At the foundation of the unicorn ethos lies a false paradigm that making an impact and being profitable are two mutually exclusive goals. If you are a mission-led organization, you not only make an aspirational commitment, but also a financial commitment to transforming your corporate habits and practices and reallocate capital and resources to new relevant programs. A new wave of organizations called Zebras embody this:“they balance profit and purpose, champion democracy, and put a premium on sharing power and resources (…) they create a more just and responsible society who will hear, help, and heal the customers and communities they serve.” Studies show that promoting diversity in the workplace presents clear business value for management, and provides a broader, richer experience for a customer base. If we’re in it for the long game, there will be much higher returns on investing in our systems and people now. So what are we waiting for?

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Photo credit: CMO.com Team Adobe

Introducing inclusive, equitable, and innovative organizational models into company structures and practices generates a competitive advantage.

As we strive to become true leaders in the sector, we must carefully consider our leadership approach, choose which best practices in organizational management to implement, and what metrics to use to measure our progress.

Instead of asking yourself how your startup is going to reach “unicorn” status through VC funding in the next 1–2 years, what if you worked with your network of advocates that believe in your business to explore alternative business models or what flat and cooperative governance for your company would like?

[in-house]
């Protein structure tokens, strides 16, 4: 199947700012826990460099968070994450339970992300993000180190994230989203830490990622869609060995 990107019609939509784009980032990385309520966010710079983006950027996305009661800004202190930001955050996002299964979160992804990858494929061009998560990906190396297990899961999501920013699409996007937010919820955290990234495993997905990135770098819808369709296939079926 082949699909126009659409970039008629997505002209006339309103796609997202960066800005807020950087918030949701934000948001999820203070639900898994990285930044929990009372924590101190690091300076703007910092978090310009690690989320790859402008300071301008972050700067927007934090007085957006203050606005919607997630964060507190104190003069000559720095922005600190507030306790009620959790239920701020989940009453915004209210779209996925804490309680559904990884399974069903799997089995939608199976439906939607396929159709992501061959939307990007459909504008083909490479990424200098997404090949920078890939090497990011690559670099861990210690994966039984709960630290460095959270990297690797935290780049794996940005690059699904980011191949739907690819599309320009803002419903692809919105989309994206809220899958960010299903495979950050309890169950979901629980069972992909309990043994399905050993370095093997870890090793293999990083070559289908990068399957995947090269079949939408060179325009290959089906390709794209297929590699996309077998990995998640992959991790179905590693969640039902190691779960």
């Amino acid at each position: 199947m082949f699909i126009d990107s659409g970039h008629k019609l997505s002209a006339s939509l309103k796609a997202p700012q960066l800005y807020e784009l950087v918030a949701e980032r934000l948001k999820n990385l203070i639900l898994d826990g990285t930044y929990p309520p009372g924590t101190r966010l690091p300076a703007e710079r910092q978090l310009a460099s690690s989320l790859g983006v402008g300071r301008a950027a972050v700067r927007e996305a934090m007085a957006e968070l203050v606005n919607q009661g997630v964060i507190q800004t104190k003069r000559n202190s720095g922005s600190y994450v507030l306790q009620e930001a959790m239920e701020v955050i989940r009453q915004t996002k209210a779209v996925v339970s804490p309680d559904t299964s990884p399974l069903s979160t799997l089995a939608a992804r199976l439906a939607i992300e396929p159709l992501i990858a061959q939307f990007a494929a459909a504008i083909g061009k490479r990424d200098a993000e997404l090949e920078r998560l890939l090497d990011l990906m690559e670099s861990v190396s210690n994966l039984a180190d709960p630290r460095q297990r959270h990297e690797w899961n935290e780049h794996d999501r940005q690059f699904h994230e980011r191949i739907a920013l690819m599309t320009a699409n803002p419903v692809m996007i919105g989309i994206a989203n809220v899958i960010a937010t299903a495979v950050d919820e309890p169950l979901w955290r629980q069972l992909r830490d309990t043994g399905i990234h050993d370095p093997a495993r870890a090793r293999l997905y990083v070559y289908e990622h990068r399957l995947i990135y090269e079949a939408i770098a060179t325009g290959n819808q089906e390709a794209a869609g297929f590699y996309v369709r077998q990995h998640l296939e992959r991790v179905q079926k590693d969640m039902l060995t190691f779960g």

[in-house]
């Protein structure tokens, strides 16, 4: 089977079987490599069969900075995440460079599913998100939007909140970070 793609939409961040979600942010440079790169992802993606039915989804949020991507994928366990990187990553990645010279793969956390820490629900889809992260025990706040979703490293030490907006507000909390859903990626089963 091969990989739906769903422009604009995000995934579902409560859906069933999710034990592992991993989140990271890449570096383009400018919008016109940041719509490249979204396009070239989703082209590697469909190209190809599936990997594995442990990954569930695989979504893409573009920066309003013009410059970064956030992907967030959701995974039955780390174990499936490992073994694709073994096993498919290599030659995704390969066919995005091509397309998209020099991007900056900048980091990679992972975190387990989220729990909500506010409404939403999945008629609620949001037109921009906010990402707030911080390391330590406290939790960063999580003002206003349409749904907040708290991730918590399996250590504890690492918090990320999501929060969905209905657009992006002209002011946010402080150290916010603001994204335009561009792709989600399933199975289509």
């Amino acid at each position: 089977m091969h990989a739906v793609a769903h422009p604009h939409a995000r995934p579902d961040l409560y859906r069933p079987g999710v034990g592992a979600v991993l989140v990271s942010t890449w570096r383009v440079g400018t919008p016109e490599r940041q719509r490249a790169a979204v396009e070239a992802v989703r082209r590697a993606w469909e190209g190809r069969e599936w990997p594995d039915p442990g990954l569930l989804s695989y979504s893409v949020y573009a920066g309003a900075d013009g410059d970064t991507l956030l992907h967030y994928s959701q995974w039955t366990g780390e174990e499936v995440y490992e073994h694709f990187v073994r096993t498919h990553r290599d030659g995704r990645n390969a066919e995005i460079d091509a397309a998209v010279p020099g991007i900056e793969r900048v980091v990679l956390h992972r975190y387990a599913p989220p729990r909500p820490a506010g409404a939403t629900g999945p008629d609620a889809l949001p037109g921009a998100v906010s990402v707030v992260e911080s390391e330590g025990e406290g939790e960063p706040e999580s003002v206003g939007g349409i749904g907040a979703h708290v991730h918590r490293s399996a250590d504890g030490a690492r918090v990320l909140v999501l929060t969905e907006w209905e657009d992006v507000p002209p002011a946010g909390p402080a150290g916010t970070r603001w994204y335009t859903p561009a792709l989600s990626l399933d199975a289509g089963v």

What would the global startup community look like if we all thought more about how to build evolutionary organizations like zebras and resilient innovation ecosystems that promote inclusive, community-designed solutions that solve real-world problems?

What would our smart cities look like if we moved away from food/laundry/”insert convenience of choice” apps to building holistic organizations and solutions that tackled concrete food justice and housing issues?

When the Convenience Economy fails to solve social and environmental problems, what would our companies look like if they focused on building a more “human-centered” circular economy?

What would the world look like if we designed and led organizations to make every employee feel valued by their employer and peers, and empowered them to make decisions that directly served their community? What if our startup teams were composed of the most marginalized communities we’re trying to “help”?

I would like to live in a world where widespread corporate culture strives to make all organizations, nonprofit or for profit, provide real human value for society by designing and leading them for longevity. Organizations that strive for equality and justice. Organizations that are equipped to tackle the most pressing issues of our time and our future.

Now that’s the kind of culture shift I’d like to witness.

The necessary future of work.

As feminist writer and activist, Grace Lee Boggs, eloquently observed:Deep in our hearts we know that our comforts, our conveniences are at the expense of other people.”

Baby Boomers and Gen Xers were sold on the idea that if you specialized and worked hard enough, your economic safety net would always be safeguarded by free markets. In less than one hundred years, these free markets have disrupted our global ecosystems’ health in such a way that a safe future is no longer a likely deal.

We’ve passed enough tipping points to know that climate risk is already changing financial markets and affecting trade policy decisions. Shortly, no one will care if there’s a food delivery app that beats time records when our freshwater sources are largely depleted. How we manage our planet’s resources through collective leadership is the only next big thing that matters now.

“The greatest danger in times of turbulence is not the turbulence― It is to act with yesterday’s logic.” — Peter Drucker